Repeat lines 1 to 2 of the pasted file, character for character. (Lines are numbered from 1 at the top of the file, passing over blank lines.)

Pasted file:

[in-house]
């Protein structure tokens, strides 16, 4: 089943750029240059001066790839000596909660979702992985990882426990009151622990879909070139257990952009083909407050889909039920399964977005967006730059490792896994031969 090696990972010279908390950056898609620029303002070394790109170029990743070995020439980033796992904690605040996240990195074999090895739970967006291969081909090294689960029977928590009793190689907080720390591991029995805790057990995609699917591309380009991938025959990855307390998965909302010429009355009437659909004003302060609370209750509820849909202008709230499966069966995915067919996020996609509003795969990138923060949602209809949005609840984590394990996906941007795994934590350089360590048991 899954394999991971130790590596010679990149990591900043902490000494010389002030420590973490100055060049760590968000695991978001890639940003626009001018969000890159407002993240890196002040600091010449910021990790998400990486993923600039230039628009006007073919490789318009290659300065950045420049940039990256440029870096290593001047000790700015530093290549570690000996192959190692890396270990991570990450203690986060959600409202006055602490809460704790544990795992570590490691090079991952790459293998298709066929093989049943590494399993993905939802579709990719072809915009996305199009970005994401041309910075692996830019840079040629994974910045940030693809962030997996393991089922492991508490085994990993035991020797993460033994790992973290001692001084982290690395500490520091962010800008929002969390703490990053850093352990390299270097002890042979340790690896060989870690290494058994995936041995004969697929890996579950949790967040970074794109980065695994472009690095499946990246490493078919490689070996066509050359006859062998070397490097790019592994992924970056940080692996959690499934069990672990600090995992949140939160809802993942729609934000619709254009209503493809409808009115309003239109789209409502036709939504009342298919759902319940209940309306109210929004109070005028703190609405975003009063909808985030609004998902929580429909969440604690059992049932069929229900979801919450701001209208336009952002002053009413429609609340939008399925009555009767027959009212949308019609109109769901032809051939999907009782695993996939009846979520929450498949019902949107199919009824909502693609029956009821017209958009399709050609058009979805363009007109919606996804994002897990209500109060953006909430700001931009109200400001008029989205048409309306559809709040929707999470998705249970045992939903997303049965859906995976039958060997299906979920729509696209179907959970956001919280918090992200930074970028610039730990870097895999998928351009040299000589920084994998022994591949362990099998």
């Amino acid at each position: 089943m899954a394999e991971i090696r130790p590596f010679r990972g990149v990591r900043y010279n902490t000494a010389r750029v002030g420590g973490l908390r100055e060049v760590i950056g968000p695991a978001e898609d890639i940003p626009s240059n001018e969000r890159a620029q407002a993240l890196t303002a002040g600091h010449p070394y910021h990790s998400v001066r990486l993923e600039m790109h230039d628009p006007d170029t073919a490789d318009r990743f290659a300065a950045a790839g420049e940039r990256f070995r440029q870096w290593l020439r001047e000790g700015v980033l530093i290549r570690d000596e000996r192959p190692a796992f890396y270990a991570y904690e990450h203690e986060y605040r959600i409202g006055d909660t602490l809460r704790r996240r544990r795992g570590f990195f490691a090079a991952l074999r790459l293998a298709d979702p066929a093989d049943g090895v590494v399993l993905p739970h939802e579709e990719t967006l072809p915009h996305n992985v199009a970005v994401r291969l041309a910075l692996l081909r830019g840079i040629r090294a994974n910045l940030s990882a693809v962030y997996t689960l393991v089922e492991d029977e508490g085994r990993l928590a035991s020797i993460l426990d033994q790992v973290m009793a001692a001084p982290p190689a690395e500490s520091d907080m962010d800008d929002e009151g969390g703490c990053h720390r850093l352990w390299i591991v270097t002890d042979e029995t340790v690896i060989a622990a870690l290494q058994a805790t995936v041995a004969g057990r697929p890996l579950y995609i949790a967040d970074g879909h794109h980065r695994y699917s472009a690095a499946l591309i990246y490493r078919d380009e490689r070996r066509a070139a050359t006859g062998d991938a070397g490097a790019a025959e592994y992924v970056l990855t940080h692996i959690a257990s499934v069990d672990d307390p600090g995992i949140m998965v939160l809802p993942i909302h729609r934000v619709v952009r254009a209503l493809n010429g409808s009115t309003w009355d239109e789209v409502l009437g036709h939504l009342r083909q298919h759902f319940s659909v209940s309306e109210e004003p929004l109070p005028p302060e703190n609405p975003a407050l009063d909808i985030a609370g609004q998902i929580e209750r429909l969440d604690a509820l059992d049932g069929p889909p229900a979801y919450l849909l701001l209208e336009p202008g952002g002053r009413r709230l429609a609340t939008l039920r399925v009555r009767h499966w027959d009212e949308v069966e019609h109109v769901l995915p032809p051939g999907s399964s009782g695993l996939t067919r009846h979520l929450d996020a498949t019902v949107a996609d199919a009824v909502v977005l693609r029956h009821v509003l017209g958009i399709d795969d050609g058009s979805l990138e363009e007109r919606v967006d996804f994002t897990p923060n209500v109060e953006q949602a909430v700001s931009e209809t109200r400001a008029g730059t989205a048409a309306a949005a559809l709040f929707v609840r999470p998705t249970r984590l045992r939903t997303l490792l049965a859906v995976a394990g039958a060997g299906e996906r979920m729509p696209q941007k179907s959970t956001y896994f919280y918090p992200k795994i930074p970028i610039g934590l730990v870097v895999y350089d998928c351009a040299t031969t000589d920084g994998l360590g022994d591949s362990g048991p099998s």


[in-house]
């Protein structure tokens, strides 16, 4: 089943750029240059001066790839000596909660979702992985990882426990009151622990879909070139257990952009083909407050889909039920399964977005967006730059490792896994031969 090696990972010279908390950056898609620029303002070394790109170029990743070995020439980033796992904690605040996240990195074999090895739970967006291969081909090294689960029977928590009793190689907080720390591991029995805790057990995609699917591309380009991938025959990855307390998965909302010429009355009437659909004003302060609370209750509820849909202008709230499966069966995915067919996020996609509003795969990138923060949602209809949005609840984590394990996906941007795994934590350089360590048991 899954394999991971130790590596010679990149990591900043902490000494010389002030420590973490100055060049760590968000695991978001890639940003626009001018969000890159407002993240890196002040600091010449910021990790998400990486993923600039230039628009006007073919490789318009290659300065950045420049940039990256440029870096290593001047000790700015530093290549570690000996192959190692890396270990991570990450203690986060959600409202006055602490809460704790544990795992570590490691090079991952790459293998298709066929093989049943590494399993993905939802579709990719072809915009996305199009970005994401041309910075692996830019840079040629994974910045940030693809962030997996393991089922492991508490085994990993035991020797993460033994790992973290001692001084982290690395500490520091962010800008929002969390703490990053850093352990390299270097002890042979340790690896060989870690290494058994995936041995004969697929890996579950949790967040970074794109980065695994472009690095499946990246490493078919490689070996066509050359006859062998070397490097790019592994992924970056940080692996959690499934069990672990600090995992949140939160809802993942729609934000619709254009209503493809409808009115309003239109789209409502036709939504009342298919759902319940209940309306109210929004109070005028703190609405975003009063909808985030609004998902929580429909969440604690059992049932069929229900979801919450701001209208336009952002002053009413429609609340939008399925009555009767027959009212949308019609109109769901032809051939999907009782695993996939009846979520929450498949019902949107199919009824909502693609029956009821017209958009399709050609058009979805363009007109919606996804994002897990209500109060953006909430700001931009109200400001008029989205048409309306559809709040929707999470998705249970045992939903997303049965859906995976039958060997299906979920729509696209179907959970956001919280918090992200930074970028610039730990870097895999998928351009040299000589920084994998022994591949362990099998």